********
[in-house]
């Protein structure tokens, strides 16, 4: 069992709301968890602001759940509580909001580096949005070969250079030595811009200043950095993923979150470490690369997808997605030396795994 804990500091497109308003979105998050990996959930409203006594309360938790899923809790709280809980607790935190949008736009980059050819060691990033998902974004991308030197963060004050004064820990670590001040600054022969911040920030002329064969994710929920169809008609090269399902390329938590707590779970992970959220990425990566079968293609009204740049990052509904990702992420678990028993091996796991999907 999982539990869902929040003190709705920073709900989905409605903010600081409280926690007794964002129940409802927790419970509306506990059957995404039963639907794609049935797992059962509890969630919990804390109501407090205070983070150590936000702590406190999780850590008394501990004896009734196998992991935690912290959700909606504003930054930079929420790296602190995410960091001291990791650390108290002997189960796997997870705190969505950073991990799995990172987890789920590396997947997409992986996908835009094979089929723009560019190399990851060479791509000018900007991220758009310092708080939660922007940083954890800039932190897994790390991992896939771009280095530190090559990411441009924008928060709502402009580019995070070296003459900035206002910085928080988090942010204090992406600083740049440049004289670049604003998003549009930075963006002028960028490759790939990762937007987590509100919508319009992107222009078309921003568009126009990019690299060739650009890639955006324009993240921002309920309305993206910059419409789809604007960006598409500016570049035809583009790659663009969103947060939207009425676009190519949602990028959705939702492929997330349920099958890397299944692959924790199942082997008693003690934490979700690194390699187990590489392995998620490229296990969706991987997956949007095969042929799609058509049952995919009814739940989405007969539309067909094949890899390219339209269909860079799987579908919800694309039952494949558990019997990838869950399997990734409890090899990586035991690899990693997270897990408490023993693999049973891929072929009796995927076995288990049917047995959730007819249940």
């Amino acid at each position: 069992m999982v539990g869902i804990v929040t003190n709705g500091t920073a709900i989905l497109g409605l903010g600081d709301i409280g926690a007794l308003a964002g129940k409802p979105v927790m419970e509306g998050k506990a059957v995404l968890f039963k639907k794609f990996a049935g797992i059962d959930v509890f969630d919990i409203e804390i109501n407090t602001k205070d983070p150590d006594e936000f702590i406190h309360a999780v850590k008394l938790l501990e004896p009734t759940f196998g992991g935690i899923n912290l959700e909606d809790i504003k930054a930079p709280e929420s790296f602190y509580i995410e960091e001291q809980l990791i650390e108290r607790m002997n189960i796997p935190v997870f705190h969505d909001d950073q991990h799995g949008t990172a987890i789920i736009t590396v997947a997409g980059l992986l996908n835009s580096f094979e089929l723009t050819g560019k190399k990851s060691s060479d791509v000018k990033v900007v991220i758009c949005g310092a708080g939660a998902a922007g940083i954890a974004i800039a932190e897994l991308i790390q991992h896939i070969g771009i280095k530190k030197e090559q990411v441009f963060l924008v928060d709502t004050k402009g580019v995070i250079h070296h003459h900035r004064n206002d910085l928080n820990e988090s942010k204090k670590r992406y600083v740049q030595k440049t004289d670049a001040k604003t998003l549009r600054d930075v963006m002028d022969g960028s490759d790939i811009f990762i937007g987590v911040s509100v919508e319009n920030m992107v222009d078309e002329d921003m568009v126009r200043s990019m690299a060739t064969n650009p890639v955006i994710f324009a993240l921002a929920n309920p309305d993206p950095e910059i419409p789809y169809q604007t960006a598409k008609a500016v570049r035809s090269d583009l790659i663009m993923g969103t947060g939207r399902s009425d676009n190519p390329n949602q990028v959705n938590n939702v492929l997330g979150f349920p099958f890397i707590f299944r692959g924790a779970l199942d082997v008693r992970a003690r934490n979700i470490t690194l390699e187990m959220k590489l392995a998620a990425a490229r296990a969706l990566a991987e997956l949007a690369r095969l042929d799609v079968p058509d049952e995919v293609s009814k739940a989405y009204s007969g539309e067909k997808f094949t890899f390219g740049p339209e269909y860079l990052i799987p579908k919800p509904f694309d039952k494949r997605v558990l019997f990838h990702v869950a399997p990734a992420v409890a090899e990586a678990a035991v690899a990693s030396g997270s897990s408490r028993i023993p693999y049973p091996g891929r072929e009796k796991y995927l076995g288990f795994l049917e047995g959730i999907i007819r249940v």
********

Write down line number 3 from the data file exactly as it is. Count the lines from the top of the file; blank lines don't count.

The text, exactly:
């Amino acid at each position: 069992m999982v539990g869902i804990v929040t003190n709705g500091t920073a709900i989905l497109g409605l903010g600081d709301i409280g926690a007794l308003a964002g129940k409802p979105v927790m419970e509306g998050k506990a059957v995404l968890f039963k639907k794609f990996a049935g797992i059962d959930v509890f969630d919990i409203e804390i109501n407090t602001k205070d983070p150590d006594e936000f702590i406190h309360a999780v850590k008394l938790l501990e004896p009734t759940f196998g992991g935690i899923n912290l959700e909606d809790i504003k930054a930079p709280e929420s790296f602190y509580i995410e960091e001291q809980l990791i650390e108290r607790m002997n189960i796997p935190v997870f705190h969505d909001d950073q991990h799995g949008t990172a987890i789920i736009t590396v997947a997409g980059l992986l996908n835009s580096f094979e089929l723009t050819g560019k190399k990851s060691s060479d791509v000018k990033v900007v991220i758009c949005g310092a708080g939660a998902a922007g940083i954890a974004i800039a932190e897994l991308i790390q991992h896939i070969g771009i280095k530190k030197e090559q990411v441009f963060l924008v928060d709502t004050k402009g580019v995070i250079h070296h003459h900035r004064n206002d910085l928080n820990e988090s942010k204090k670590r992406y600083v740049q030595k440049t004289d670049a001040k604003t998003l549009r600054d930075v963006m002028d022969g960028s490759d790939i811009f990762i937007g987590v911040s509100v919508e319009n920030m992107v222009d078309e002329d921003m568009v126009r200043s990019m690299a060739t064969n650009p890639v955006i994710f324009a993240l921002a929920n309920p309305d993206p950095e910059i419409p789809y169809q604007t960006a598409k008609a500016v570049r035809s090269d583009l790659i663009m993923g969103t947060g939207r399902s009425d676009n190519p390329n949602q990028v959705n938590n939702v492929l997330g979150f349920p099958f890397i707590f299944r692959g924790a779970l199942d082997v008693r992970a003690r934490n979700i470490t690194l390699e187990m959220k590489l392995a998620a990425a490229r296990a969706l990566a991987e997956l949007a690369r095969l042929d799609v079968p058509d049952e995919v293609s009814k739940a989405y009204s007969g539309e067909k997808f094949t890899f390219g740049p339209e269909y860079l990052i799987p579908k919800p509904f694309d039952k494949r997605v558990l019997f990838h990702v869950a399997p990734a992420v409890a090899e990586a678990a035991v690899a990693s030396g997270s897990s408490r028993i023993p693999y049973p091996g891929r072929e009796k796991y995927l076995g288990f795994l049917e047995g959730i999907i007819r249940v």